[T]he reason we have one set of [brain] circuits rather than another is that the circuits that we have were better at solving problems that our ancestors faced during our species' evolutionary history than alternative circuits were. The brain is a naturally constructed computational system whose function is to solve adaptive information-processing problems (such as face recognition, threat interpretation, language acquisition, or navigation). Over evolutionary time, its circuits were cumulatively added because they "reasoned" or "processed information" in a way that enhanced the adaptive regulation of behavior and physiology.There are two important parts to these claims, against which Tomasello will argue: 1) The neural circuits that evolved did so in response to (highly) specific adaptive problems, and 2) these problems were the ones faced by our evolutionary ancestors that existed in the time between our common ancestor with modern apes. The argument for the first of these is pretty simple and intuitive. In essence, it says that there was no such thing as a "domain-general" problem in our evolutionary environment, and therefore, we could not have evolved brains that were designed with domain-general problem solving mechanisms. Our evolutionary ancestors' environment involved many specific problems that, if they were to survive, they would have to deal with adaptively. This would require the brain to develop specific mechanisms designed to deal with those specific problems. The problems that Evolutionary Psychologists often discuss in this vein include the problems of detecting cheaters and rewarding cooperators (reciprocal altruism), the problems of selecting and procuring mates, the problem of detecting when your mate is mating with others behind your back (so that, if you're male, you can know whether her offspring are actually yours), and the problem of figuring out what's going on in other people's minds (theory-of-mind).
The idea that we evolved several specific brain mechanisms that are designed to deal with specific adaptive problems that were faced by our ancestors leads to a view of the makeup of the mind that is sometimes called "massive modularity," the view that the mind is made up of a bunch of individual modules, or tiny computers, that selectively process information that is relevant to the problems they were designed to solve. The various circuits then work together to produce complex adaptive behaviors in complex environments. Here is the substance of the massive modularity view in the words of Cosmides and Tooby:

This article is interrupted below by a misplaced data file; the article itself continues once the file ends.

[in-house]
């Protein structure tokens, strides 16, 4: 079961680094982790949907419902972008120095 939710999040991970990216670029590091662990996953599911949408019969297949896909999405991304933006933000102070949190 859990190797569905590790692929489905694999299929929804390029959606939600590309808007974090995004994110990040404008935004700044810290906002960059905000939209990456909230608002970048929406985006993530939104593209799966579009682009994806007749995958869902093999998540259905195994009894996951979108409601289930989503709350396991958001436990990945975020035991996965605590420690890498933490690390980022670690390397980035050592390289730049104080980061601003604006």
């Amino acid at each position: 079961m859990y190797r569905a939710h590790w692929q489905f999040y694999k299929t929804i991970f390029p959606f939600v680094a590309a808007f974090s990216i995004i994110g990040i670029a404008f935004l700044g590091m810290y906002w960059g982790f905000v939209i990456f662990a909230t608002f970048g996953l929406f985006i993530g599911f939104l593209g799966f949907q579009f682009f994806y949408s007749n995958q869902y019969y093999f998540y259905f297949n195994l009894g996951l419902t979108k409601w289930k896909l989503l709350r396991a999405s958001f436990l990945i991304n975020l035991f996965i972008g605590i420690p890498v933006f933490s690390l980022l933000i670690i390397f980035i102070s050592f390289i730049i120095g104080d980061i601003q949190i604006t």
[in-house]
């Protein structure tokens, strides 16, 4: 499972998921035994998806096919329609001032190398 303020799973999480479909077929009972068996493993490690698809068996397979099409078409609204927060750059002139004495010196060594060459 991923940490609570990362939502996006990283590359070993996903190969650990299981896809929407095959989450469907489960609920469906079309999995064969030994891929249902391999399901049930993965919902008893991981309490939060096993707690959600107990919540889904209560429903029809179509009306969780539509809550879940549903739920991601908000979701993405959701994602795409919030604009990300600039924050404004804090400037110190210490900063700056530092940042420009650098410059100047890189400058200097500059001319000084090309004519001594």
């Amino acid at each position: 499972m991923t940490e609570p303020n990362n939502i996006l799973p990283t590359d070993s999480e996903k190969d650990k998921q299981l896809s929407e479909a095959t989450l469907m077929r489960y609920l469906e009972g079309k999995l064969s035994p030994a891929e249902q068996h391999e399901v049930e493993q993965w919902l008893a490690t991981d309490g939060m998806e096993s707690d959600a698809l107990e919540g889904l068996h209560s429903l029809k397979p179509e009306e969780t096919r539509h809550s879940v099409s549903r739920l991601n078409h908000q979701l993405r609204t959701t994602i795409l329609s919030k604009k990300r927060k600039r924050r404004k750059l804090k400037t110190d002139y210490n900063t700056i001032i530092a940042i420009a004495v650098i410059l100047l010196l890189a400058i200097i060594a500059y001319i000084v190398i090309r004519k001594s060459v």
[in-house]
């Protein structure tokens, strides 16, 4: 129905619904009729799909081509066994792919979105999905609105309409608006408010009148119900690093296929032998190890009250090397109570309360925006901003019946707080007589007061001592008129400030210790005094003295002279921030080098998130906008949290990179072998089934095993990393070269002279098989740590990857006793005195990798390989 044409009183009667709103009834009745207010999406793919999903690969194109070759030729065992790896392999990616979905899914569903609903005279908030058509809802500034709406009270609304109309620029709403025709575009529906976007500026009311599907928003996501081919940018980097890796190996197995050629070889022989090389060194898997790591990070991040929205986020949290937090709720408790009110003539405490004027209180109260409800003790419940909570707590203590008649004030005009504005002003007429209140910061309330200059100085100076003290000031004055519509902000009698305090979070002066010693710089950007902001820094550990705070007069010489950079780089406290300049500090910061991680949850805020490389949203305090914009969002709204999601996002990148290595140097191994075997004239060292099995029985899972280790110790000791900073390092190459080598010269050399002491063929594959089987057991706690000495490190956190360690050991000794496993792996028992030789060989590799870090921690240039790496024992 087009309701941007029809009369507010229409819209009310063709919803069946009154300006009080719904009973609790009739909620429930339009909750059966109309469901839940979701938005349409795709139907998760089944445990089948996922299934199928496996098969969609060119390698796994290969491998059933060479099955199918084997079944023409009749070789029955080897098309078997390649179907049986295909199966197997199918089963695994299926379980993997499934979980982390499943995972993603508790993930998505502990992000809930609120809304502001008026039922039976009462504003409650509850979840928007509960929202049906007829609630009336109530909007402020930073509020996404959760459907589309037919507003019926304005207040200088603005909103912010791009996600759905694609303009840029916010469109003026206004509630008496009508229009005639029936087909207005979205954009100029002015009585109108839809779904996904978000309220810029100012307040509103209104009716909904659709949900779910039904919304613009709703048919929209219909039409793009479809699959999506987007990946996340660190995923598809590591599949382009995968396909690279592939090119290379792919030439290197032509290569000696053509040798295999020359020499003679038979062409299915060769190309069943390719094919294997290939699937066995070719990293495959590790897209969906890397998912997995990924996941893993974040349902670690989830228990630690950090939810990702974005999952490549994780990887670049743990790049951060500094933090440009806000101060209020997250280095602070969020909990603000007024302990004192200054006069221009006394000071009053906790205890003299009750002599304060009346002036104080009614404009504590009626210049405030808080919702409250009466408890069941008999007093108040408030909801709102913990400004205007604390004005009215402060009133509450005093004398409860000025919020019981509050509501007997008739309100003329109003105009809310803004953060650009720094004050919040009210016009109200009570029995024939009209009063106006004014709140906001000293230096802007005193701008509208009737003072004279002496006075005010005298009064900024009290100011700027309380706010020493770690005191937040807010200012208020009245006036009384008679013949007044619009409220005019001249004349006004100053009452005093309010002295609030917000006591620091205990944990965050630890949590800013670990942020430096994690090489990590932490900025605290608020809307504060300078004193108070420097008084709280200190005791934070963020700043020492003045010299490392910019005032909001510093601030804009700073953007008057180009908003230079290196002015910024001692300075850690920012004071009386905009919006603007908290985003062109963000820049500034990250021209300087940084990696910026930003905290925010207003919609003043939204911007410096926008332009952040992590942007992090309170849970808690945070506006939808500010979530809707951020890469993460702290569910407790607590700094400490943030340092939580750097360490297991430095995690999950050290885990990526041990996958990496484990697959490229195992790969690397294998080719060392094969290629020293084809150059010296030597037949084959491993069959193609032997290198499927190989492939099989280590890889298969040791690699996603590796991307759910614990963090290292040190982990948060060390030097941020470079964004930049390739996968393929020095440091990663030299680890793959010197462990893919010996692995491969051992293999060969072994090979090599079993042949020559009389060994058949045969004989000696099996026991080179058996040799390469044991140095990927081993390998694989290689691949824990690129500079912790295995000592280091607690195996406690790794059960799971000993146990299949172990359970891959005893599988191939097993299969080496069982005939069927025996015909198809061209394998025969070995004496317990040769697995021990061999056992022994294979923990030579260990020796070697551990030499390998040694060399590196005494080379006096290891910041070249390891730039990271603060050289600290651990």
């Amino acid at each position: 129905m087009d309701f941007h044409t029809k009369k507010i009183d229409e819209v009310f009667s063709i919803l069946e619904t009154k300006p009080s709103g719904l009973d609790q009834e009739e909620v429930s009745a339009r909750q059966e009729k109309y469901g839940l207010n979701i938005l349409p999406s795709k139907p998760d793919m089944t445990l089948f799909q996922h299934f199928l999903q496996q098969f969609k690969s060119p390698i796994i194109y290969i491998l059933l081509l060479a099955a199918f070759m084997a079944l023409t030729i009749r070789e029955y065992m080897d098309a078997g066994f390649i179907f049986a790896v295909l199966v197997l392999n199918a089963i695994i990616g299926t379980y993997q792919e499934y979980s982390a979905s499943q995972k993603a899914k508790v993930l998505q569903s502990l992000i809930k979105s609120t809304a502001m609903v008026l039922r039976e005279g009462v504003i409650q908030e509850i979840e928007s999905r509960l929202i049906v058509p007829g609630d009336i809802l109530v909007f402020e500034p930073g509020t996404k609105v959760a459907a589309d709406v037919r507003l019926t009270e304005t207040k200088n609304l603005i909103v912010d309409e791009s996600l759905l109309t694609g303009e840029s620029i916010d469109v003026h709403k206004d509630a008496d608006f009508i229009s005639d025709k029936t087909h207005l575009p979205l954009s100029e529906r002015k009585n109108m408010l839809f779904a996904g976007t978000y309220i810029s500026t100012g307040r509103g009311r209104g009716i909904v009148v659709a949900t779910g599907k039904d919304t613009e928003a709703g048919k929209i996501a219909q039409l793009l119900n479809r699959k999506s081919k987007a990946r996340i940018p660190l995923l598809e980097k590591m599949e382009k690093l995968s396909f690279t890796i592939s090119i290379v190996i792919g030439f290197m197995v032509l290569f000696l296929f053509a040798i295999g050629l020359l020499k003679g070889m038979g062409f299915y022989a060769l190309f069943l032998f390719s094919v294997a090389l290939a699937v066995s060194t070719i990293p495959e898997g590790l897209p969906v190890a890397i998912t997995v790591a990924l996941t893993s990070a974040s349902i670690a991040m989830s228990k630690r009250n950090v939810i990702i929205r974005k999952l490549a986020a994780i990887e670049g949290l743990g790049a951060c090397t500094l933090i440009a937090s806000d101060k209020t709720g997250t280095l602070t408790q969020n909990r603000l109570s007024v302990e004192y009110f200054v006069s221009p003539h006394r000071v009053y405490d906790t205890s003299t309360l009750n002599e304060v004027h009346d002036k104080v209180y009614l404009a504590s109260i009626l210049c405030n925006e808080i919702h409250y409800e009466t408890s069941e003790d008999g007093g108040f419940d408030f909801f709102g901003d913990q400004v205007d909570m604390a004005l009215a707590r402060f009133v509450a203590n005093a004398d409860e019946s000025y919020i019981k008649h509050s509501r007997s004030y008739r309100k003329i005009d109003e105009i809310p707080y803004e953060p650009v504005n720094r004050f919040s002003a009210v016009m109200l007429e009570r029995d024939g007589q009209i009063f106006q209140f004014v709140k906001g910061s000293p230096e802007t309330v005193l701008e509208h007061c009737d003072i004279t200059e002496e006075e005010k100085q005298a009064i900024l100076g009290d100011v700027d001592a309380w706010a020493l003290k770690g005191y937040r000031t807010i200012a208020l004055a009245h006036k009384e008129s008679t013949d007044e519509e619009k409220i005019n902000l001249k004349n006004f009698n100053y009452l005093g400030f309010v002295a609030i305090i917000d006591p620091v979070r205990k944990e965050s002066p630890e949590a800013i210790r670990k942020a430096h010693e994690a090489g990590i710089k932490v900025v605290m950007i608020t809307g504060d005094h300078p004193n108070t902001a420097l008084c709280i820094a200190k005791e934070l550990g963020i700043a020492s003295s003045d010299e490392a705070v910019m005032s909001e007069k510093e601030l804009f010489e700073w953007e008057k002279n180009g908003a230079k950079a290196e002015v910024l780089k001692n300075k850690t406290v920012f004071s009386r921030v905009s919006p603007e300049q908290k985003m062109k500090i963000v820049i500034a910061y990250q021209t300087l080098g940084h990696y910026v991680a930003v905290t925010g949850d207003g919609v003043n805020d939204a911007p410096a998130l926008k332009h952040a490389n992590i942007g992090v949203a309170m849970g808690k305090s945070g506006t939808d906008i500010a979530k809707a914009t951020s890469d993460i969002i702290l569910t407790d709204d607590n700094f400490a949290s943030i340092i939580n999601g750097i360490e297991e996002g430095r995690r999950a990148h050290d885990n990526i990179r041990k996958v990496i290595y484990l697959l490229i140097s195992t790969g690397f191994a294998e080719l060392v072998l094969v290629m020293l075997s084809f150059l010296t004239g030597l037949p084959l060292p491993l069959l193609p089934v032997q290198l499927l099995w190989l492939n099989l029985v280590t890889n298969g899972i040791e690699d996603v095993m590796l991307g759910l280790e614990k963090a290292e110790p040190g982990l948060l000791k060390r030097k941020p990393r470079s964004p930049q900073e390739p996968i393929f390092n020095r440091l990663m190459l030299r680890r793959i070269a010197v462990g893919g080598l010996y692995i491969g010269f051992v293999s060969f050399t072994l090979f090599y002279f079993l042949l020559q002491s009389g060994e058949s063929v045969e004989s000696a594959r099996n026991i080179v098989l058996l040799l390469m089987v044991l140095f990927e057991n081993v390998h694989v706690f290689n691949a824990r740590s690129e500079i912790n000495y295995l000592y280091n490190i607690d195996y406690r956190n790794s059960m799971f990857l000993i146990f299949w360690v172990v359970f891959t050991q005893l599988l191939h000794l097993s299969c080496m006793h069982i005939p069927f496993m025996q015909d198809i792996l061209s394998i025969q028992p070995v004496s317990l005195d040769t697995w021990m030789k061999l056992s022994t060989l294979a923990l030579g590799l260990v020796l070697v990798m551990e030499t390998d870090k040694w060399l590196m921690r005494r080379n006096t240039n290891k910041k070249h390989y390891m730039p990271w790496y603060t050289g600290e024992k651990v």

We have all these specialized neural circuits because the same mechanism is rarely capable of solving different adaptive problems. For example, we all have neural circuitry designed to choose nutritious food on the basis of taste and smell -- circuitry that governs our food choice. But imagine a woman who used this same neural circuitry to choose a mate. She would choose a strange mate indeed (perhaps a huge chocolate bar?). To solve the adaptive problem of finding the right mate, our choices must be guided by qualitatively different standards than when choosing the right food, or the right habitat. Consequently, the brain must be composed of a large collection of circuits, with different circuits specialized for solving different problems. You can think of each of these specialized circuits as a mini-computer that is dedicated to solving one problem. Such dedicated mini-computers are sometimes called modules. There is, then, a sense in which you can view the brain as a collection of dedicated mini-computers -- a collection of modules. There must, of course, be circuits whose design is specialized for integrating the output of all these dedicated mini-computers to produce behavior. So, more precisely, one can view the brain as a collection of dedicated mini-computers whose operations are functionally integrated to produce behavior.Claim two makes involves an argument about when these domain-specific abilities evolved. We humans have only been hanging around in civilizations for about 10,000 years. That's not enough time for complex problem-solving mechanisms to evolve. So, they must have evolved earlier than that. We know that modern apes, with whom we share a common ancestor that lived about 6 million years ago, don't have the cognitive and behavioral repertoire that Evolutionary Psychologists are interested in. So, they have to have evolved within the last 6 million years. We also know that until about 2 million years ago, our ancestors were mostly various Australopithecine species that don't appear to have had many of the cognitive traits of modern humans that Evolutionary Psychologists believed have evolved through natural selection either. Therefore, most of the evolutionary work had to have been done between 2 million and 10,000 years ago, a time period called the Pleistocene. Furthermore, because most of the work was done in the Pleistocene, our brains are composed of a bunch of mini-computers, or modules, that were designed to handle the problems faced by our ancestors, but which we no longer face, or which have, in the modern world, changed so dramatically that they no longer resemble our Pleistocene problems. In the words of Cosmides and Tooby, "our modern skulls house a stone age mind."